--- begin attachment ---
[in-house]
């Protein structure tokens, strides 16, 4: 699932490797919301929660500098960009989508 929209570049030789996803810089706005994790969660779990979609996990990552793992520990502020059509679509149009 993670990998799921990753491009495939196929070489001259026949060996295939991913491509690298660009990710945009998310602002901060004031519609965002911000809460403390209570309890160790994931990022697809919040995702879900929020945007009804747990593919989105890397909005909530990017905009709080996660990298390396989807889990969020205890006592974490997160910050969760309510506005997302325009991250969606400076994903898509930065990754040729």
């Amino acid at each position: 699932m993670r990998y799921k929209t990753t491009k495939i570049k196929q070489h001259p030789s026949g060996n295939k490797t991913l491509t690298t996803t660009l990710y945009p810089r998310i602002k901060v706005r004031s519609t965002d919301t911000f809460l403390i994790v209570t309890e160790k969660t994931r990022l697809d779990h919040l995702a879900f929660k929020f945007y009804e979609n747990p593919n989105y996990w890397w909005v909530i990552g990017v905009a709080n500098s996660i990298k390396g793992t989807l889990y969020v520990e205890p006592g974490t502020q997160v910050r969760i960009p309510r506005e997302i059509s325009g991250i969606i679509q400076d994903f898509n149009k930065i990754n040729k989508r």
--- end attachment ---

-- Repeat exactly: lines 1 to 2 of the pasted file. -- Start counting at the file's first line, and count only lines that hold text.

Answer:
[in-house]
């Protein structure tokens, strides 16, 4: 699932490797919301929660500098960009989508 929209570049030789996803810089706005994790969660779990979609996990990552793992520990502020059509679509149009 993670990998799921990753491009495939196929070489001259026949060996295939991913491509690298660009990710945009998310602002901060004031519609965002911000809460403390209570309890160790994931990022697809919040995702879900929020945007009804747990593919989105890397909005909530990017905009709080996660990298390396989807889990969020205890006592974490997160910050969760309510506005997302325009991250969606400076994903898509930065990754040729």